It provides a summary of a lot of things that have been happening and makes a connection to the discussion over the diplomatie d’influence but at the end I remained a bit puzzled about a lot of things; for instance even after the creation of the new organizational structures why does France continue to have so many mediating organizations? There’s a 120 pages of text and three full pages of abbreviations most of which identify some kind of organization with a connection to public diplomacy. There are quite a lot of areas where you’re left wanting more explanation – for instance Lane discusses the involvement of local government in development diplomacy but without some background the whole thing is a bit puzzling.
Despite these reservations it will be a useful resource and it does provide some useful references to contributions to the debate over French diplomacy.
Philippe Lane, French Scientific and Cultural Diplomacy (Liverpool: University of Liverpool Press, 2013) ISBN 978-1-84631-865-8, £20.
Two final thoughts on the relationship between the hidden hand and public diplomacy.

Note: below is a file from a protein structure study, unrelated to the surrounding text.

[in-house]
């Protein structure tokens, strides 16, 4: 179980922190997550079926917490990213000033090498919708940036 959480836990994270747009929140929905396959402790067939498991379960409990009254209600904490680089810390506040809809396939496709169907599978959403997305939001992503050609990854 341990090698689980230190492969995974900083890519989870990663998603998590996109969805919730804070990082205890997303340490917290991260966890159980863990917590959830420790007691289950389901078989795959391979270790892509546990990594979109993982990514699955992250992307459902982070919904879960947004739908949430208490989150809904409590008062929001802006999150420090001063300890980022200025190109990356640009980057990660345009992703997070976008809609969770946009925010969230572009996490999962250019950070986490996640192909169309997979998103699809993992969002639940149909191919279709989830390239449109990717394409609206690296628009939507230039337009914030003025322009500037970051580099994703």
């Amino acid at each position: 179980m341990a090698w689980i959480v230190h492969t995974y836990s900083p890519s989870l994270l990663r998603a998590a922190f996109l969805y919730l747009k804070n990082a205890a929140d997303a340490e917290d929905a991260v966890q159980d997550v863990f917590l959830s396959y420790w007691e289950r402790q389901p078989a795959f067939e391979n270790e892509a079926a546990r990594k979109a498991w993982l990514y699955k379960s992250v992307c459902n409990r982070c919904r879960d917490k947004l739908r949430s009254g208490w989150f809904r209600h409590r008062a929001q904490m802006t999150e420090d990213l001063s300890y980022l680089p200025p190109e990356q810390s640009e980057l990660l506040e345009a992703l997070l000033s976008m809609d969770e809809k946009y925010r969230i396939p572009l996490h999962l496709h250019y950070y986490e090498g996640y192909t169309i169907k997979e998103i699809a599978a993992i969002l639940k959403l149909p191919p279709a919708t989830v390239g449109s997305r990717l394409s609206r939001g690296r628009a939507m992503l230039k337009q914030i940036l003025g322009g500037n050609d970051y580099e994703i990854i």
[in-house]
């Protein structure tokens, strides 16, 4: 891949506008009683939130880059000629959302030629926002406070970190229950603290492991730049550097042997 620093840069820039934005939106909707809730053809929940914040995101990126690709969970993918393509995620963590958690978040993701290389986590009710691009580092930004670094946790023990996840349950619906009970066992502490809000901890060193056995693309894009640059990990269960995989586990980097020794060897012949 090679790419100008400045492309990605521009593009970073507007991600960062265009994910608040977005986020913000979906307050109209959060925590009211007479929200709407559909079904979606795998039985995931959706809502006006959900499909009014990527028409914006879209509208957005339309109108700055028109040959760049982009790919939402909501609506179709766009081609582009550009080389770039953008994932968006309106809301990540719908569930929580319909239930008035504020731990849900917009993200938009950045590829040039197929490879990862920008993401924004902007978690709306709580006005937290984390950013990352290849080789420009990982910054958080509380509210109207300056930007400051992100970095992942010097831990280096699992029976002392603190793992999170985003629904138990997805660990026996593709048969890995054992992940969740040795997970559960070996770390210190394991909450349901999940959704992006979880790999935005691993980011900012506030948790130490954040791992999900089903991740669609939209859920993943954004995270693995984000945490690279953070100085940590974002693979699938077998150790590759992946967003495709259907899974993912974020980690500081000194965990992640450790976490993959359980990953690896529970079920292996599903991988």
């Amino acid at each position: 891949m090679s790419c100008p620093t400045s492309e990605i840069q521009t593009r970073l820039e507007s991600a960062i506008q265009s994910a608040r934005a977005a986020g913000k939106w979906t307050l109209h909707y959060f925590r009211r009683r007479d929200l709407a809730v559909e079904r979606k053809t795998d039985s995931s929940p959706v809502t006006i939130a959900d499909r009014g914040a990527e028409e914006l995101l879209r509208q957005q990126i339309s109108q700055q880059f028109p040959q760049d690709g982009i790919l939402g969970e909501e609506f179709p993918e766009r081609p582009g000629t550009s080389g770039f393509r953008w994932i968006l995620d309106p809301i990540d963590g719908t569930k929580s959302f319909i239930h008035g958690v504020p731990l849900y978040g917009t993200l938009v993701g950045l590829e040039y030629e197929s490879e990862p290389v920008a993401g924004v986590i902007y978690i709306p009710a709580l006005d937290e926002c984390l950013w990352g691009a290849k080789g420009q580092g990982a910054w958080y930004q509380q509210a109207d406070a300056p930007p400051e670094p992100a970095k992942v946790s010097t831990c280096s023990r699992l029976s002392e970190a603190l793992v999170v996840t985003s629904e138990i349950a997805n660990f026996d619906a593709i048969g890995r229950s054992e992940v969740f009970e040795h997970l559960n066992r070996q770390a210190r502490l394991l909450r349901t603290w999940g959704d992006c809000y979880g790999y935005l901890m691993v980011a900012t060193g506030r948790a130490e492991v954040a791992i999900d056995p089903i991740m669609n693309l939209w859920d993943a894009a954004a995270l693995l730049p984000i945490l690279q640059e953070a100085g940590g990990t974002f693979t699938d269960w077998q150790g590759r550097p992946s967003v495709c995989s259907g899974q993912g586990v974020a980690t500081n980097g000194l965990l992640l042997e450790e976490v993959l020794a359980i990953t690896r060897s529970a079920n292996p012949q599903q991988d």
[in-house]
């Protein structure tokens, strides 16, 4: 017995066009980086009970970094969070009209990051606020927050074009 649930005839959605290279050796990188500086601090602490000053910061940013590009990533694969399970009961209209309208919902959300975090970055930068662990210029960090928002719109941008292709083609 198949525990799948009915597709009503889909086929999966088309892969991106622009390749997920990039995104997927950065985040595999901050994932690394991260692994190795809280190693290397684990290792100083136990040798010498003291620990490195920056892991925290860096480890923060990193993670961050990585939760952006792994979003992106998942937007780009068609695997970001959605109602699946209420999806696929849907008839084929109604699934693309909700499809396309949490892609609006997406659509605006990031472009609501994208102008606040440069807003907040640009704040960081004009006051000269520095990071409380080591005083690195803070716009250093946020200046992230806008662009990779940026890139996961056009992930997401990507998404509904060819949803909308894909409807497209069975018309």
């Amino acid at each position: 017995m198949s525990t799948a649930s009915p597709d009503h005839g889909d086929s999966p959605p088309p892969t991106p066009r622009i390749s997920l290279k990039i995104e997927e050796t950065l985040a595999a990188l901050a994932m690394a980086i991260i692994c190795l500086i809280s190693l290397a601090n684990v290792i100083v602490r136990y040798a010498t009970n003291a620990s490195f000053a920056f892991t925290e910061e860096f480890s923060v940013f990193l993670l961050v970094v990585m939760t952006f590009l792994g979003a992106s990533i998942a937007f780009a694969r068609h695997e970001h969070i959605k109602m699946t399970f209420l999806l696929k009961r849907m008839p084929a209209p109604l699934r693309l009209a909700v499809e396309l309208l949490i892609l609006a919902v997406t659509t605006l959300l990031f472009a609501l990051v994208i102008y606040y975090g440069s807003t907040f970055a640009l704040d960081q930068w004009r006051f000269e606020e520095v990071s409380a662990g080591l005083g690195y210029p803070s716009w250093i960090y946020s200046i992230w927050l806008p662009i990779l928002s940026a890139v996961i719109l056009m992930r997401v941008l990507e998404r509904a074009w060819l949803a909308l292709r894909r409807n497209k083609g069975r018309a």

1. Particularly in dealing with closed societies material generated from intelligence has been an essential input for external communications: Effective communications draws on knowledge of who you are talking to and on having something interesting to talk about. People are interested in things that happen that affect them. In dealing with closed societies knowledge of relevant events and knowledge about the audience are in short supply and material gathered through covert means may become an important input into what you talk about. If you look at situations where you can’t just turn to the news agencies for news external communications operations develops some type of intelligence or quasi-intelligence function to provide inputs. This was clear as early as the First World War where control of ‘political intelligence’ was a bone of contention between the Foreign Office and the Ministry of Information. Information on developments in enemy in neutral countries was an input for the diplomats as well as the propagandists . In the Cold War we have the Information Research Department in London or the research organizations of RFE/RL where the gathering of information on Communism and the Communist bloc was seen as a vital resource in formulating relevant communications.